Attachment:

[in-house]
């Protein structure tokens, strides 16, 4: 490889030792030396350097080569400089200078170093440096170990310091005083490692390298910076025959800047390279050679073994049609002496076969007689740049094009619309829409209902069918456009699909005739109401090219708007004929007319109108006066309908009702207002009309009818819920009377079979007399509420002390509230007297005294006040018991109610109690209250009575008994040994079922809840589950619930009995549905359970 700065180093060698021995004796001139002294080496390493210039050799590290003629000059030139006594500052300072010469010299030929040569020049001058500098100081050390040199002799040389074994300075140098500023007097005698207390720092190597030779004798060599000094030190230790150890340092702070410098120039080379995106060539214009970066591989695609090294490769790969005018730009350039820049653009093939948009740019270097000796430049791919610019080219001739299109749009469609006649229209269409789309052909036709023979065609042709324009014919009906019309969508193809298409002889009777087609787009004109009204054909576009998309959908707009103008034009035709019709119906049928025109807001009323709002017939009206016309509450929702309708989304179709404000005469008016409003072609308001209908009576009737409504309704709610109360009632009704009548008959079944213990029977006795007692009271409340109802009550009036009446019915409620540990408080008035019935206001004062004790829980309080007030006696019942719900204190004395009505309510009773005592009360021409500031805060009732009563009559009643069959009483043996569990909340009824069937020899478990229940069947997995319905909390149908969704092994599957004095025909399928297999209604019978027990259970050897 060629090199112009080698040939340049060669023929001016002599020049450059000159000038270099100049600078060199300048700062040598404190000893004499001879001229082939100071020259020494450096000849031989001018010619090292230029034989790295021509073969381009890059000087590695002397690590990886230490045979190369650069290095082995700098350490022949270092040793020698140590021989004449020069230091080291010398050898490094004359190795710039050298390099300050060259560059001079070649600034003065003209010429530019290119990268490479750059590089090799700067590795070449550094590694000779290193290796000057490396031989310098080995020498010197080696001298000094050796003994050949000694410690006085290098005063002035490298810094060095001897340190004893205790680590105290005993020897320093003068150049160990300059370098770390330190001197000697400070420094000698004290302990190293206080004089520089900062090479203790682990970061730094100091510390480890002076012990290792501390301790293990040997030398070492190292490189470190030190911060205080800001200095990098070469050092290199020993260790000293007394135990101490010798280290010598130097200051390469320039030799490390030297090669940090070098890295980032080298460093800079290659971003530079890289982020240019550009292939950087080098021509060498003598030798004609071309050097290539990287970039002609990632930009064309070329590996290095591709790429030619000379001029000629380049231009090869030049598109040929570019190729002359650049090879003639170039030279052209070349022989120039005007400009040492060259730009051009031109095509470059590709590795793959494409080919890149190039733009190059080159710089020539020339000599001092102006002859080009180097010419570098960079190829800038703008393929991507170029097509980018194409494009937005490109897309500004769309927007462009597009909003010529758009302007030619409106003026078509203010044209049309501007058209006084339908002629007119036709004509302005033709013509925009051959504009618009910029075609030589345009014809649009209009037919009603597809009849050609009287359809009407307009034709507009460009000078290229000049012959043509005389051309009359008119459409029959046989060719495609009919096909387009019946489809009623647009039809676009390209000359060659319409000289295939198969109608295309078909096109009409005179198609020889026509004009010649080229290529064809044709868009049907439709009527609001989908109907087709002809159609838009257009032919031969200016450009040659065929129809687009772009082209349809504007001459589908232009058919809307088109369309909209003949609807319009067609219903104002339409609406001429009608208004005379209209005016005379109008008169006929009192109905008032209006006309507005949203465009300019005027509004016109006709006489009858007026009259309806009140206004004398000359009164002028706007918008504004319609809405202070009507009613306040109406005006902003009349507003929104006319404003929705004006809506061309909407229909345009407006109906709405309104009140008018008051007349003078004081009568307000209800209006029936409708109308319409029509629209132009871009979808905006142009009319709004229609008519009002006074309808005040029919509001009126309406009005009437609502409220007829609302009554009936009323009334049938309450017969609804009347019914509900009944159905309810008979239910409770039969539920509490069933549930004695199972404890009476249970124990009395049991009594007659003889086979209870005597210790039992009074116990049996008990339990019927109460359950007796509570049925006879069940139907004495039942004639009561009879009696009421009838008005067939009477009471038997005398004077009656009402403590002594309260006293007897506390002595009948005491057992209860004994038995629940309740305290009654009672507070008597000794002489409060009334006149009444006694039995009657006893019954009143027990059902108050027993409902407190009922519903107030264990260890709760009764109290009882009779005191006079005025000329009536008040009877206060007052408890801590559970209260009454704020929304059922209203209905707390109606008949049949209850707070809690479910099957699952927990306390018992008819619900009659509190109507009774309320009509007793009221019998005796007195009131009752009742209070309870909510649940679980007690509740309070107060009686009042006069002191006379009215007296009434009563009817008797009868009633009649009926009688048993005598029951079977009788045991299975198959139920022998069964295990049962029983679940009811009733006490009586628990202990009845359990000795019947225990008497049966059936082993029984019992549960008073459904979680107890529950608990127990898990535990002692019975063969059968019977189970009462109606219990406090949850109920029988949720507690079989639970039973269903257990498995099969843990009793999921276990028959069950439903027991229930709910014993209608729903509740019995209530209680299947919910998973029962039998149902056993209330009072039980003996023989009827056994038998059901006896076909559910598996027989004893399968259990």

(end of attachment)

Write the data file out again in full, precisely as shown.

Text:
[in-house]
């Protein structure tokens, strides 16, 4: 490889030792030396350097080569400089200078170093440096170990310091005083490692390298910076025959800047390279050679073994049609002496076969007689740049094009619309829409209902069918456009699909005739109401090219708007004929007319109108006066309908009702207002009309009818819920009377079979007399509420002390509230007297005294006040018991109610109690209250009575008994040994079922809840589950619930009995549905359970 700065180093060698021995004796001139002294080496390493210039050799590290003629000059030139006594500052300072010469010299030929040569020049001058500098100081050390040199002799040389074994300075140098500023007097005698207390720092190597030779004798060599000094030190230790150890340092702070410098120039080379995106060539214009970066591989695609090294490769790969005018730009350039820049653009093939948009740019270097000796430049791919610019080219001739299109749009469609006649229209269409789309052909036709023979065609042709324009014919009906019309969508193809298409002889009777087609787009004109009204054909576009998309959908707009103008034009035709019709119906049928025109807001009323709002017939009206016309509450929702309708989304179709404000005469008016409003072609308001209908009576009737409504309704709610109360009632009704009548008959079944213990029977006795007692009271409340109802009550009036009446019915409620540990408080008035019935206001004062004790829980309080007030006696019942719900204190004395009505309510009773005592009360021409500031805060009732009563009559009643069959009483043996569990909340009824069937020899478990229940069947997995319905909390149908969704092994599957004095025909399928297999209604019978027990259970050897 060629090199112009080698040939340049060669023929001016002599020049450059000159000038270099100049600078060199300048700062040598404190000893004499001879001229082939100071020259020494450096000849031989001018010619090292230029034989790295021509073969381009890059000087590695002397690590990886230490045979190369650069290095082995700098350490022949270092040793020698140590021989004449020069230091080291010398050898490094004359190795710039050298390099300050060259560059001079070649600034003065003209010429530019290119990268490479750059590089090799700067590795070449550094590694000779290193290796000057490396031989310098080995020498010197080696001298000094050796003994050949000694410690006085290098005063002035490298810094060095001897340190004893205790680590105290005993020897320093003068150049160990300059370098770390330190001197000697400070420094000698004290302990190293206080004089520089900062090479203790682990970061730094100091510390480890002076012990290792501390301790293990040997030398070492190292490189470190030190911060205080800001200095990098070469050092290199020993260790000293007394135990101490010798280290010598130097200051390469320039030799490390030297090669940090070098890295980032080298460093800079290659971003530079890289982020240019550009292939950087080098021509060498003598030798004609071309050097290539990287970039002609990632930009064309070329590996290095591709790429030619000379001029000629380049231009090869030049598109040929570019190729002359650049090879003639170039030279052209070349022989120039005007400009040492060259730009051009031109095509470059590709590795793959494409080919890149190039733009190059080159710089020539020339000599001092102006002859080009180097010419570098960079190829800038703008393929991507170029097509980018194409494009937005490109897309500004769309927007462009597009909003010529758009302007030619409106003026078509203010044209049309501007058209006084339908002629007119036709004509302005033709013509925009051959504009618009910029075609030589345009014809649009209009037919009603597809009849050609009287359809009407307009034709507009460009000078290229000049012959043509005389051309009359008119459409029959046989060719495609009919096909387009019946489809009623647009039809676009390209000359060659319409000289295939198969109608295309078909096109009409005179198609020889026509004009010649080229290529064809044709868009049907439709009527609001989908109907087709002809159609838009257009032919031969200016450009040659065929129809687009772009082209349809504007001459589908232009058919809307088109369309909209003949609807319009067609219903104002339409609406001429009608208004005379209209005016005379109008008169006929009192109905008032209006006309507005949203465009300019005027509004016109006709006489009858007026009259309806009140206004004398000359009164002028706007918008504004319609809405202070009507009613306040109406005006902003009349507003929104006319404003929705004006809506061309909407229909345009407006109906709405309104009140008018008051007349003078004081009568307000209800209006029936409708109308319409029509629209132009871009979808905006142009009319709004229609008519009002006074309808005040029919509001009126309406009005009437609502409220007829609302009554009936009323009334049938309450017969609804009347019914509900009944159905309810008979239910409770039969539920509490069933549930004695199972404890009476249970124990009395049991009594007659003889086979209870005597210790039992009074116990049996008990339990019927109460359950007796509570049925006879069940139907004495039942004639009561009879009696009421009838008005067939009477009471038997005398004077009656009402403590002594309260006293007897506390002595009948005491057992209860004994038995629940309740305290009654009672507070008597000794002489409060009334006149009444006694039995009657006893019954009143027990059902108050027993409902407190009922519903107030264990260890709760009764109290009882009779005191006079005025000329009536008040009877206060007052408890801590559970209260009454704020929304059922209203209905707390109606008949049949209850707070809690479910099957699952927990306390018992008819619900009659509190109507009774309320009509007793009221019998005796007195009131009752009742209070309870909510649940679980007690509740309070107060009686009042006069002191006379009215007296009434009563009817008797009868009633009649009926009688048993005598029951079977009788045991299975198959139920022998069964295990049962029983679940009811009733006490009586628990202990009845359990000795019947225990008497049966059936082993029984019992549960008073459904979680107890529950608990127990898990535990002692019975063969059968019977189970009462109606219990406090949850109920029988949720507690079989639970039973269903257990498995099969843990009793999921276990028959069950439903027991229930709910014993209608729903509740019995209530209680299947919910998973029962039998149902056993209330009072039980003996023989009827056994038998059901006896076909559910598996027989004893399968259990």